You and your spouse may consider divorce to end the marital relationship. However, a legal separation could be better depending on your circumstances or marital problems. Legal separation and divorce are similar in some ways, but the main difference is that a divorce legally ends the marriage, and a legal separation does not.
Consider the differences and similarities between separation and divorce before making your decision.
- Differences Between Separation and Divorce
- Similarities Between Separation and Divorce
- What Is a Legal Separation?
- How Does Legal Separation Work?
- Types of Separation Agreements
- What Is a Divorce?
- Divorce and Finances: What to Consider
- Why Would You Get a Legal Separation Instead of a Divorce?
- Legal Separation vs. Divorce: Making the Choice
Differences Between Separation and Divorce
In a separation, you and your spouse may choose to live separately but remain legally married. A legal separation may not be permanent, and unlike a divorce, the arrangements can be reversed if you and your spouse wish to reconcile.
Other key differences include the following:
- In a legal separation, you ask the court to recognize that you no longer reside in the same household and no longer share your assets and properties. However, you remain married for other legal purposes, such as the division of marital property.
- In a divorce, you ask the court to end your marriage and divide property according to state laws.
Separation and divorce are similar for those living in separate houses with little contact. Couples engaged in bi-coastal marriages are an example of such an arrangement. However, living apart is not always feasible, and in most states, living separately is not legally required to get a separation.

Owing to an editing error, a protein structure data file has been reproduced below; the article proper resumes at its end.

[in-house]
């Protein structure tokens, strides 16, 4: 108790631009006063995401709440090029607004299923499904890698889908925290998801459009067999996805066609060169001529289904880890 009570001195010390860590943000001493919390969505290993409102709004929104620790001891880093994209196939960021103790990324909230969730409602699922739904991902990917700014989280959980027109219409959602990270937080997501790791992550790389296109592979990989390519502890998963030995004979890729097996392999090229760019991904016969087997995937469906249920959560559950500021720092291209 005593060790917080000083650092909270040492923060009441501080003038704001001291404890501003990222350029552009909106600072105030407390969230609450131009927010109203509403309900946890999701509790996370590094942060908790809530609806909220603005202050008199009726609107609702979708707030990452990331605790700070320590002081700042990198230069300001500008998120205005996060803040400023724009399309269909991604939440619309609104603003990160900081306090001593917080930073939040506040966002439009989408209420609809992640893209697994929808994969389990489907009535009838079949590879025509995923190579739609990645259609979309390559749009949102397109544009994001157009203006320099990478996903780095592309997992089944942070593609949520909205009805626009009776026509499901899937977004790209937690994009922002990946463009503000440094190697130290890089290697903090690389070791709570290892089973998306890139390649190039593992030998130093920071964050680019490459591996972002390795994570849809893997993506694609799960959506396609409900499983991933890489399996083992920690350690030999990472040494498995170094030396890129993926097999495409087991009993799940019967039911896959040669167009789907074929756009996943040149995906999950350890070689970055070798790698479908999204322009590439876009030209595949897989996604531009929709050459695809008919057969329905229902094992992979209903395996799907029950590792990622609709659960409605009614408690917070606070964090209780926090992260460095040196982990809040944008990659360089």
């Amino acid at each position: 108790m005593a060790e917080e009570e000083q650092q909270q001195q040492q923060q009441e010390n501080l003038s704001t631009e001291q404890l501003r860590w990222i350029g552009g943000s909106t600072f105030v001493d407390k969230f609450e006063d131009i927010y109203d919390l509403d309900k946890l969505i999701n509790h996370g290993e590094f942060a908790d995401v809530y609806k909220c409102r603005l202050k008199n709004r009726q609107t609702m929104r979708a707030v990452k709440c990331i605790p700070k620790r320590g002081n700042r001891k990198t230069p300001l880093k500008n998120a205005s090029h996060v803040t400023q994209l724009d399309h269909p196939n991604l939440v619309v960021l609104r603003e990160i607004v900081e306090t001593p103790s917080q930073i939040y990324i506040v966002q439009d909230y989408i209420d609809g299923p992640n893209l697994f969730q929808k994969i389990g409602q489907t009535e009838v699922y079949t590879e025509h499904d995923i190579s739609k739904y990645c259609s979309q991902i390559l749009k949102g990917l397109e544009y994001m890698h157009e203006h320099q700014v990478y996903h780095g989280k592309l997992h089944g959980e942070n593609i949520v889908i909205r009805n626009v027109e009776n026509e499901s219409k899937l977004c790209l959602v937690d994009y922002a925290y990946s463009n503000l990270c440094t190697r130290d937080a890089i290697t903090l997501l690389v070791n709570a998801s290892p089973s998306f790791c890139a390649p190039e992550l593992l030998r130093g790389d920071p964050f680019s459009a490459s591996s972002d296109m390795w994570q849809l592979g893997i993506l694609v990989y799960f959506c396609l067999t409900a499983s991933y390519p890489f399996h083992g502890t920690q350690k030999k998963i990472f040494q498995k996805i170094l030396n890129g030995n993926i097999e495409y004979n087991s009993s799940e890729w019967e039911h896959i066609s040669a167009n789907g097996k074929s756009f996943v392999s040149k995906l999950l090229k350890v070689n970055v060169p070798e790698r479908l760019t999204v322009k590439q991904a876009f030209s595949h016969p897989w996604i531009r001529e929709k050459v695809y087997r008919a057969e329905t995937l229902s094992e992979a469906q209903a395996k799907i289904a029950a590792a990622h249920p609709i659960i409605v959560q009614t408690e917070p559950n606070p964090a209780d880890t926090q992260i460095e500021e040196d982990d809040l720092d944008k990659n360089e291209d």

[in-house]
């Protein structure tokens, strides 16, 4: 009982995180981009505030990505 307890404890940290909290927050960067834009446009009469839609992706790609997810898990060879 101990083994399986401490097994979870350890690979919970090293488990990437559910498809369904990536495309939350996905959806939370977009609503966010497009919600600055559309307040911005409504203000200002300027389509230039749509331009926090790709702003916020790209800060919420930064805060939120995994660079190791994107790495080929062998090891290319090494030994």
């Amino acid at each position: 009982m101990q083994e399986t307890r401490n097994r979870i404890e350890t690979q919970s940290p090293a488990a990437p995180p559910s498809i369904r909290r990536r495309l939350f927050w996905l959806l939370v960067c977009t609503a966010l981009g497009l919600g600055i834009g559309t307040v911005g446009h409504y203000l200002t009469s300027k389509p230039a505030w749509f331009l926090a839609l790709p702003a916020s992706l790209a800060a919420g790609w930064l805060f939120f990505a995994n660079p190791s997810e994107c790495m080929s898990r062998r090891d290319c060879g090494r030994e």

Similarities Between Separation and Divorce
Separation and divorce are similar in how custody and visitation rights are managed. If you have children, you must arrange visitation during the separation, like during a divorce.
- Custody and/or visitation of minor children will be decided by the parents and judged based on things like parental fitness, school, activities, and other factors determining the child’s best interest.
- Child support payments may be awarded during the separation to maintain the children’s standard of living.
- Spousal support may be awarded in some circumstances in divorce and legal separation.
What Is a Legal Separation?
A legal separation is a court-ordered agreement in which you and your spouse remain legally married but divide your assets, property, financial, and child support obligations. A legal separation agreement formalizes this arrangement.